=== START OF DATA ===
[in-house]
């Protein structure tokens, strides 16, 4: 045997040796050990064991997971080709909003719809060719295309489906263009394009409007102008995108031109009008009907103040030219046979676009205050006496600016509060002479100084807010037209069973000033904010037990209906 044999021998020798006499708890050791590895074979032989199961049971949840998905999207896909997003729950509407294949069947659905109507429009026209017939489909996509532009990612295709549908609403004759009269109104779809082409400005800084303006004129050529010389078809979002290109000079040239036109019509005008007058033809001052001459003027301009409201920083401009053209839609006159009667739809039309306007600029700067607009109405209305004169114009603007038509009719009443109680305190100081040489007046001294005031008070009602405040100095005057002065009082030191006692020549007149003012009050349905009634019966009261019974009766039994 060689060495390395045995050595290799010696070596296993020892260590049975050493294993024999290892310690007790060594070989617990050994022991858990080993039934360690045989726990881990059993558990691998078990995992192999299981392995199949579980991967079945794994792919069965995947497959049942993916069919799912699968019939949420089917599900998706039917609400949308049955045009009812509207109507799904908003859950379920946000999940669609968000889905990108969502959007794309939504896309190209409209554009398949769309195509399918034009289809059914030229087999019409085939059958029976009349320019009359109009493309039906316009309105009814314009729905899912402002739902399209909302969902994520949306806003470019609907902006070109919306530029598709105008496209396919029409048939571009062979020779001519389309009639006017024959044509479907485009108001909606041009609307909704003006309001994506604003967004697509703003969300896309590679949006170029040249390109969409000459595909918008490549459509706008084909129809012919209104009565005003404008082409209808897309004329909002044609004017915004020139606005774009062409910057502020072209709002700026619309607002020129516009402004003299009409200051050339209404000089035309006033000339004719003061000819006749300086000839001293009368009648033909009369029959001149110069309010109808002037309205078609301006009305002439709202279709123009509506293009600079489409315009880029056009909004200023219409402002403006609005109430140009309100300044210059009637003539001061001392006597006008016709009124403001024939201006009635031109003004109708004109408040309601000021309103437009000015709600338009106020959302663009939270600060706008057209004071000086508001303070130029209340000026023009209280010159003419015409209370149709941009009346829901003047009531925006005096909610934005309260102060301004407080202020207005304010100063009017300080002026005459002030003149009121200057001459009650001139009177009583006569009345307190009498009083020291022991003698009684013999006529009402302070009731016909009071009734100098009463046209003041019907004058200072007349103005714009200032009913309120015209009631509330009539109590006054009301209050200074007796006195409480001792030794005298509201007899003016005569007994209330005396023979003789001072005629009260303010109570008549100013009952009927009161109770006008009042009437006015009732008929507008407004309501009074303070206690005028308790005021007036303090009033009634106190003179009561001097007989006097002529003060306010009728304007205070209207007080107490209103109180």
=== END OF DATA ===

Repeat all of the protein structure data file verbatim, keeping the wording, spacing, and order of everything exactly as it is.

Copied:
[in-house]
């Protein structure tokens, strides 16, 4: 045997040796050990064991997971080709909003719809060719295309489906263009394009409007102008995108031109009008009907103040030219046979676009205050006496600016509060002479100084807010037209069973000033904010037990209906 044999021998020798006499708890050791590895074979032989199961049971949840998905999207896909997003729950509407294949069947659905109507429009026209017939489909996509532009990612295709549908609403004759009269109104779809082409400005800084303006004129050529010389078809979002290109000079040239036109019509005008007058033809001052001459003027301009409201920083401009053209839609006159009667739809039309306007600029700067607009109405209305004169114009603007038509009719009443109680305190100081040489007046001294005031008070009602405040100095005057002065009082030191006692020549007149003012009050349905009634019966009261019974009766039994 060689060495390395045995050595290799010696070596296993020892260590049975050493294993024999290892310690007790060594070989617990050994022991858990080993039934360690045989726990881990059993558990691998078990995992192999299981392995199949579980991967079945794994792919069965995947497959049942993916069919799912699968019939949420089917599900998706039917609400949308049955045009009812509207109507799904908003859950379920946000999940669609968000889905990108969502959007794309939504896309190209409209554009398949769309195509399918034009289809059914030229087999019409085939059958029976009349320019009359109009493309039906316009309105009814314009729905899912402002739902399209909302969902994520949306806003470019609907902006070109919306530029598709105008496209396919029409048939571009062979020779001519389309009639006017024959044509479907485009108001909606041009609307909704003006309001994506604003967004697509703003969300896309590679949006170029040249390109969409000459595909918008490549459509706008084909129809012919209104009565005003404008082409209808897309004329909002044609004017915004020139606005774009062409910057502020072209709002700026619309607002020129516009402004003299009409200051050339209404000089035309006033000339004719003061000819006749300086000839001293009368009648033909009369029959001149110069309010109808002037309205078609301006009305002439709202279709123009509506293009600079489409315009880029056009909004200023219409402002403006609005109430140009309100300044210059009637003539001061001392006597006008016709009124403001024939201006009635031109003004109708004109408040309601000021309103437009000015709600338009106020959302663009939270600060706008057209004071000086508001303070130029209340000026023009209280010159003419015409209370149709941009009346829901003047009531925006005096909610934005309260102060301004407080202020207005304010100063009017300080002026005459002030003149009121200057001459009650001139009177009583006569009345307190009498009083020291022991003698009684013999006529009402302070009731016909009071009734100098009463046209003041019907004058200072007349103005714009200032009913309120015209009631509330009539109590006054009301209050200074007796006195409480001792030794005298509201007899003016005569007994209330005396023979003789001072005629009260303010109570008549100013009952009927009161109770006008009042009437006015009732008929507008407004309501009074303070206690005028308790005021007036303090009033009634106190003179009561001097007989006097002529003060306010009728304007205070209207007080107490209103109180």